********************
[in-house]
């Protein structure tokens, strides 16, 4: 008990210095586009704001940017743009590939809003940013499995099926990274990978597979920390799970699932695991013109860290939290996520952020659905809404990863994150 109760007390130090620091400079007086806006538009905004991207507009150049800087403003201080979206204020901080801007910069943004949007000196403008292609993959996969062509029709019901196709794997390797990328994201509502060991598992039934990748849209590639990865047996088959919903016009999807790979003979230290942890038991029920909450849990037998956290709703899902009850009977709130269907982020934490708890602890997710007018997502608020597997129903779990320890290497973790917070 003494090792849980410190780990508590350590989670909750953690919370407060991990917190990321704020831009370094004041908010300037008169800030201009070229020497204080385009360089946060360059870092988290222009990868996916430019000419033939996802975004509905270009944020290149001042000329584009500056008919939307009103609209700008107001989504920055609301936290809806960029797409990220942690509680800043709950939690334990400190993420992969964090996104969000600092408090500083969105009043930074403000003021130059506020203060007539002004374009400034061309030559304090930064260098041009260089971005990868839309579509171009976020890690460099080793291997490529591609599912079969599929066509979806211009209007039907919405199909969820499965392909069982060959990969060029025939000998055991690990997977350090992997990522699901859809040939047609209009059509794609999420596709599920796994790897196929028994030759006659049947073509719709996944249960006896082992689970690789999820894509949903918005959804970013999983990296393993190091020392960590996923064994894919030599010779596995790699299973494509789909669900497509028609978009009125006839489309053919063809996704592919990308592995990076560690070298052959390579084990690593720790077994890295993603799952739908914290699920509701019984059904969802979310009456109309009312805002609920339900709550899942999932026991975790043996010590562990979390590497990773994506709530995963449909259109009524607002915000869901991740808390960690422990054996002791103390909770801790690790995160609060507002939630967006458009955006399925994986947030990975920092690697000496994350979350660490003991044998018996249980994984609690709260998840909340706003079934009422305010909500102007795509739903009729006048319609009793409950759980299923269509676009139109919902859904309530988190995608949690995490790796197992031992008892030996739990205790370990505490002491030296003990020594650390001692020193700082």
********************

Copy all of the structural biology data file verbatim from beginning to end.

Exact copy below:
[in-house]
């Protein structure tokens, strides 16, 4: 008990210095586009704001940017743009590939809003940013499995099926990274990978597979920390799970699932695991013109860290939290996520952020659905809404990863994150 109760007390130090620091400079007086806006538009905004991207507009150049800087403003201080979206204020901080801007910069943004949007000196403008292609993959996969062509029709019901196709794997390797990328994201509502060991598992039934990748849209590639990865047996088959919903016009999807790979003979230290942890038991029920909450849990037998956290709703899902009850009977709130269907982020934490708890602890997710007018997502608020597997129903779990320890290497973790917070 003494090792849980410190780990508590350590989670909750953690919370407060991990917190990321704020831009370094004041908010300037008169800030201009070229020497204080385009360089946060360059870092988290222009990868996916430019000419033939996802975004509905270009944020290149001042000329584009500056008919939307009103609209700008107001989504920055609301936290809806960029797409990220942690509680800043709950939690334990400190993420992969964090996104969000600092408090500083969105009043930074403000003021130059506020203060007539002004374009400034061309030559304090930064260098041009260089971005990868839309579509171009976020890690460099080793291997490529591609599912079969599929066509979806211009209007039907919405199909969820499965392909069982060959990969060029025939000998055991690990997977350090992997990522699901859809040939047609209009059509794609999420596709599920796994790897196929028994030759006659049947073509719709996944249960006896082992689970690789999820894509949903918005959804970013999983990296393993190091020392960590996923064994894919030599010779596995790699299973494509789909669900497509028609978009009125006839489309053919063809996704592919990308592995990076560690070298052959390579084990690593720790077994890295993603799952739908914290699920509701019984059904969802979310009456109309009312805002609920339900709550899942999932026991975790043996010590562990979390590497990773994506709530995963449909259109009524607002915000869901991740808390960690422990054996002791103390909770801790690790995160609060507002939630967006458009955006399925994986947030990975920092690697000496994350979350660490003991044998018996249980994984609690709260998840909340706003079934009422305010909500102007795509739903009729006048319609009793409950759980299923269509676009139109919902859904309530988190995608949690995490790796197992031992008892030996739990205790370990505490002491030296003990020594650390001692020193700082």